The self-reference effect in dementia: Differential involvement of cortical midline structures in Alzheimer's disease and behavioural-variant frontotemporal dementia

Stephanie Wong, Muireann Irish, Eric D. Leshikar, Audrey Duarte, Maxime Bertoux, Greg Savage, John R. Hodges, Olivier Piguet, Michael Hornberger*

*Corresponding author for this work

    Research output: Contribution to journalArticlepeer-review

    18 Citations (Scopus)

    Abstract

    Encoding information in reference to the self enhances subsequent memory for the source of this information. In healthy adults, self-referential processing has been proposed to be mediated by the cortical midline structures (CMS), with functional differentiation between anterior-ventral, anterior-dorsal and posterior regions. While both Alzheimer's disease (AD) and behavioural-variant frontotemporal dementia (bvFTD) patients show source memory impairment, it remains unclear whether they show a typical memory advantage for self-referenced materials. We also sought to identify the neural correlates of this so-called 'self-reference effect' (SRE) in these patient groups. The SRE paradigm was tested in AD (. n = 16) and bvFTD (. n = 22) patients and age-matched healthy controls (. n = 17). In this task, participants studied pictures of common objects paired with one of two background scenes (sources) under self-reference or other-reference encoding instructions, followed by an item and source recognition memory test. Voxel-based morphometry was used to investigate correlations between SRE measures and regions of grey matter atrophy in the CMS. The behavioural results indicated that self-referential encoding did not ameliorate the significant source memory impairments in AD and bvFTD patients. Furthermore, the reduced benefit of self-referential relative to other-referential encoding was not related to general episodic memory deficits. Our imaging findings revealed that reductions in the SRE were associated with atrophy in the anterior-dorsal CMS across both patient groups, with additional involvement of the posterior CMS in AD and anterior-ventral CMS in bvFTD. These findings suggest that although the SRE is comparably reduced in AD and bvFTD, this arises due to impairments in different subcomponents of self-referential processing.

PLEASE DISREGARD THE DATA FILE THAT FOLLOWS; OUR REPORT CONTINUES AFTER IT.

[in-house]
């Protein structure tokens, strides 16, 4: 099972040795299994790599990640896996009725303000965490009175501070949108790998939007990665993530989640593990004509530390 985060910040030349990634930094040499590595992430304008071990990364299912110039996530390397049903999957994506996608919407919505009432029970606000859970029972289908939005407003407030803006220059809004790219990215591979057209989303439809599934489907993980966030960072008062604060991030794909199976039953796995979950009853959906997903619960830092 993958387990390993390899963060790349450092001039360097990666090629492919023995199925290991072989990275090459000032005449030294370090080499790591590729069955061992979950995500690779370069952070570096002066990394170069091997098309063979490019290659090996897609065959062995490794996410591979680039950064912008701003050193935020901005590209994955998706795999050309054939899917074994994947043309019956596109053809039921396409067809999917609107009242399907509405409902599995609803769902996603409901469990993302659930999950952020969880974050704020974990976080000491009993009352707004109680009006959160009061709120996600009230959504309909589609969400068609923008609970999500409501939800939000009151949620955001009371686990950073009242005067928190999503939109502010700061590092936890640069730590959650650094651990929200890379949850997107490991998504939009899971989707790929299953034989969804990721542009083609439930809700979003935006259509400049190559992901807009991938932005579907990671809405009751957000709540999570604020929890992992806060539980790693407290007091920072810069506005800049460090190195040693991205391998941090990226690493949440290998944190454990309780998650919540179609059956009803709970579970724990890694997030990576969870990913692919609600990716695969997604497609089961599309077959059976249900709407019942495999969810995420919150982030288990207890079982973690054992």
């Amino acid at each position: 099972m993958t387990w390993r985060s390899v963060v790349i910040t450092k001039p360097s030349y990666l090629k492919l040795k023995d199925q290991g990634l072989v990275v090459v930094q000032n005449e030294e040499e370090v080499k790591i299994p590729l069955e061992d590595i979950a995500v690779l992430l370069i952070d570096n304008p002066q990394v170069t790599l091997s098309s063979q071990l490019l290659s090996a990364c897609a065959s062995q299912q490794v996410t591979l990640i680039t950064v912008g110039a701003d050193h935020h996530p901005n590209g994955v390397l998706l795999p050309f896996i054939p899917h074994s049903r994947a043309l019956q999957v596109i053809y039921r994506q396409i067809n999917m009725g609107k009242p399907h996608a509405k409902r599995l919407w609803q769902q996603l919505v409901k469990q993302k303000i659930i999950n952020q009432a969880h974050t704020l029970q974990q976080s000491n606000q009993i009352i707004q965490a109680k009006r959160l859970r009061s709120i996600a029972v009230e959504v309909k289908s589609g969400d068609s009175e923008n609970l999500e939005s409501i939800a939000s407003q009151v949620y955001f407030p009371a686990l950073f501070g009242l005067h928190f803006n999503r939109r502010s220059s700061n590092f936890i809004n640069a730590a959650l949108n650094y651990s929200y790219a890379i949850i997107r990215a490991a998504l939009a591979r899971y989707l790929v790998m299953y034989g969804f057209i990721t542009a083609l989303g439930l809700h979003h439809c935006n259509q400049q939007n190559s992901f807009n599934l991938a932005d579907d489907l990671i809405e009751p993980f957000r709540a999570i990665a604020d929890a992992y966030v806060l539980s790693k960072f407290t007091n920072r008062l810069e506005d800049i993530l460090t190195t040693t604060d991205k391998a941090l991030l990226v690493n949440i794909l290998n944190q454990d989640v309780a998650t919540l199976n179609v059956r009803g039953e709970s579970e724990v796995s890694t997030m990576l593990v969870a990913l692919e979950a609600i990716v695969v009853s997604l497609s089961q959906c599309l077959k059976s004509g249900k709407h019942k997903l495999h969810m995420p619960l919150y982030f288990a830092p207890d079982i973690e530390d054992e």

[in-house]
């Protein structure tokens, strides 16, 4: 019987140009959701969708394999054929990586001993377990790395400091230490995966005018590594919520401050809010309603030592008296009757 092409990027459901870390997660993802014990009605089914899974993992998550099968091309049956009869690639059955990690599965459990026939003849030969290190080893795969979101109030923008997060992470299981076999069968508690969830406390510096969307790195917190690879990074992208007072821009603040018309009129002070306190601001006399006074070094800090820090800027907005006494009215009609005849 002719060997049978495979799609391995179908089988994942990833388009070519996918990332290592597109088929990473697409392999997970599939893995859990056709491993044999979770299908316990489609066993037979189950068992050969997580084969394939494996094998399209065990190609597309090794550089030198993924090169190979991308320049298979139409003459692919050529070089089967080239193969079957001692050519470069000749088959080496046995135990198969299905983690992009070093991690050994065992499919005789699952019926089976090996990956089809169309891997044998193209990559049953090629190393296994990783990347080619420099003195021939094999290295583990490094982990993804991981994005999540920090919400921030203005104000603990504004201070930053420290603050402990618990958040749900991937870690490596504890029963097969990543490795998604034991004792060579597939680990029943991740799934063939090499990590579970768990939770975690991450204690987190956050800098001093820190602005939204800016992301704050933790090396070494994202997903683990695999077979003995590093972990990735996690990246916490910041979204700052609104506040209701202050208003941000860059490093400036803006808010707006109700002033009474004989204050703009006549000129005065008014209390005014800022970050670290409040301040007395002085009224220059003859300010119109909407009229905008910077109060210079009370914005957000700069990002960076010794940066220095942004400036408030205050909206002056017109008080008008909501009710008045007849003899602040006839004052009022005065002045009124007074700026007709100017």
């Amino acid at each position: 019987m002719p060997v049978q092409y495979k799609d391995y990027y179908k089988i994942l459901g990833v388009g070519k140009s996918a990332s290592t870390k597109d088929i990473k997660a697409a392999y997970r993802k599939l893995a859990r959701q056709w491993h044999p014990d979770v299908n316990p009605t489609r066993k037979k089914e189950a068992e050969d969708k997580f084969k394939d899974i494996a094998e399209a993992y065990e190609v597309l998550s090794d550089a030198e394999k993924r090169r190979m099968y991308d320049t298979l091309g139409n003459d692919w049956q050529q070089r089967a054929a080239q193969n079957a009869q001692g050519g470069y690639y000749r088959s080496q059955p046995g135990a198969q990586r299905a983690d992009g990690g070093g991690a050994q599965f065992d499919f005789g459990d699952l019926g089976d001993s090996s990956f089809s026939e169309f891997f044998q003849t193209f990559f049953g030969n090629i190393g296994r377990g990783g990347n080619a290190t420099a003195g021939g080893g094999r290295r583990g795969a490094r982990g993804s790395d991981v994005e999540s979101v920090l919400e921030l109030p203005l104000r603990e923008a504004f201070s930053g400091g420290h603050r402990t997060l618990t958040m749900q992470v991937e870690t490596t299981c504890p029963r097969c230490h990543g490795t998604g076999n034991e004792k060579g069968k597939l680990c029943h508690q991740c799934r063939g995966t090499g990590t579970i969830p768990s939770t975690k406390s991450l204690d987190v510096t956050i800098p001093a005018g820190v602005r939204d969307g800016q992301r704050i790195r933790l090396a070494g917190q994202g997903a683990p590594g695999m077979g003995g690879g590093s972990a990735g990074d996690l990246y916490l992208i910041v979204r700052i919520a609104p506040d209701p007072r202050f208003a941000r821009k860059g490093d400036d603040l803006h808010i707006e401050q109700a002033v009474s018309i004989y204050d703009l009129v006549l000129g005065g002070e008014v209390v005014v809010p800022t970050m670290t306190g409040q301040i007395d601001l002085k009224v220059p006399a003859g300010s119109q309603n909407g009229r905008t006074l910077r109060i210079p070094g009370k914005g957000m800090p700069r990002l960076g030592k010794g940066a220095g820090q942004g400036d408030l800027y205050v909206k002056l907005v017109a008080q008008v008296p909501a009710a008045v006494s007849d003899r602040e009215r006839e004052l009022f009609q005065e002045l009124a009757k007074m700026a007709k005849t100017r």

Original languageEnglish
    Pages (from-to)169–185
    Number of pages17
    JournalCortex
    Volume91
    DOIs
    Publication statusPublished - Jun 2017

    Keywords

    • Alzheimer's disease
    • Behavioural-variant frontotemporal dementia
    • Self-reference effect
    • Source memory
    • Voxel-based morphometry

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